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How does Stevenson Discuss and Reflect Victorian Society and Culture in the Strange Case of Dr. Jekyll and Mr. Hyde?

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How does Stevenson Discuss and Reflect Victorian Society and Culture in the Strange Case of Dr. Jekyll and Mr. Hyde? In this essay I will be exploring the ways in which Robert Louis Stevenson portrays and reflects the society into which his novelette, The Strange Case of Dr. Jekyll and Mr. Hyde was initially introduced. To do this I will explore setting, language and form within the novel. There are also a number of themes and ideals that I will also discuss Gothic Literary Tradition, Victorian Science, duality, hypocrisy and Victorian concepts of virtue and vice. Many of the characters in "Jekyll and Hyde" show two sides to their personality. This duality is shown in their spotless and respected public face that contradicts their despicable behaviour in private. Possibly the most obvious example of this is seen where Sir Danvers Carew, a respectable MP and gentleman, seemingly a perfect person in Victorian society, is seen and killed whilst in Soho. At the time, Soho was a very undesirable area of London where respectable men were not expected to be, at an unusual time of the night. The lateness of his visit there suggests that he was doing something that he didn't want his friends or anyone from his social circle to see, probably something deviant. Soho was a haven for drug dealers, drug users, prostitutes, all types of crime and very poor people. ...read more.


This may be because he is secretly acting upon the evil longings that he must suppress for most of the time, due the social expectations of a man in his position Another way that Stevenson explores Victorian society is through its science. At the time of the publication of the book, one new scientific theory was the Darwinian theory of evolution. This is explored in the book. Many Victorians believed that criminals were less evolved than normal people; they were thought to be a throwback from humanity's primitive past. Hyde, the criminal, is often described as being similar to an animal and less evolved. Specifically, he is described as being "ape-like" in his fury. Mr. Utterson says, "The man seems hardly human! Something troglodytic." This implies he is primitive and less evolved. When Poole and Utterson are breaking into Jekyll's cabinet Hyde emits, "A dismal screech, as of mere animal terror." Again, animal-like traits are highlighted. Gothic Literary Traditions from the time period of the publication of the book are also important when we are discussing its storyline and themes. They were traditions that were commonplace in novels of the time. There were set rules and patterns. There is the idea of the gothic "monster" which was very common at the time, which takes the form of Hyde in this case. There was also the typical atmosphere of darkness and secrecy and unnatural forces at work. ...read more.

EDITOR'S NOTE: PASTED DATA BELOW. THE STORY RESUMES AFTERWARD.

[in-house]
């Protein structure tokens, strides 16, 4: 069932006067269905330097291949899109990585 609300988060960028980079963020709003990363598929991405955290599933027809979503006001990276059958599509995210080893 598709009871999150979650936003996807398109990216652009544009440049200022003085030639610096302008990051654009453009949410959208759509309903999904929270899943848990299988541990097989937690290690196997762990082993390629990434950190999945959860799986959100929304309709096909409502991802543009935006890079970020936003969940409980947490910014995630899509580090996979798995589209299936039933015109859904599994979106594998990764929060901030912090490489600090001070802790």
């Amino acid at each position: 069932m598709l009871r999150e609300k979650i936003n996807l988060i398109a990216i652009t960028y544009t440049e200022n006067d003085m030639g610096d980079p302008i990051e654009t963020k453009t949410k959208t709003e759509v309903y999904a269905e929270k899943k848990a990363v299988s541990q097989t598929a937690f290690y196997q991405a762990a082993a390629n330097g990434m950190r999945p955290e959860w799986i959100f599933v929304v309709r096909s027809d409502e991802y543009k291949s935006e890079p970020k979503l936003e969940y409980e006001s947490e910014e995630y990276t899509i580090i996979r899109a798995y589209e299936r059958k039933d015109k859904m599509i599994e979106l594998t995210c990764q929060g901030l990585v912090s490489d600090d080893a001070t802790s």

The reader would recognize much reality in the book. They would see truths from the time. For example, the pressures of society would be familiar. Some may be shocked or slightly uncomfortable when reading it, because the ideas of living double lives and suppressing evil and acting upon it in privacy, would have rung true of some readers. To discuss this in the open would have been out of the question and may have put certain individuals in an extremely uncomfortable spotlight. As was discussed earlier in the essay there was a clear Victorian mentality that reputation was very important, possibly the most important thing to some individuals. So some may have had private feelings and longings and may have acted upon these in private. On seeing this in the book, Sir Danvers Carew's situation for example, it may have felt to them as though they were no longer safe to have a sinful private life as people new that this sort of thing happened. * * * In conclusion I think that the book is a fairly truthful reflection of many aspects of Victorian society and culture, especially the idea of living a double life. I also think that Stevenson's use of Gothic Literary tradition is effective. In the novelette, he provides a new variation on traditional themes. All in all, I think that Stevenson employs a high level of reality and supplements this by drawing from the literary culture of the Victorian Britain of which he was a part. To do Quote for page 3 paragraph 2 ! Quote for page 4 para 2 !! ...read more.

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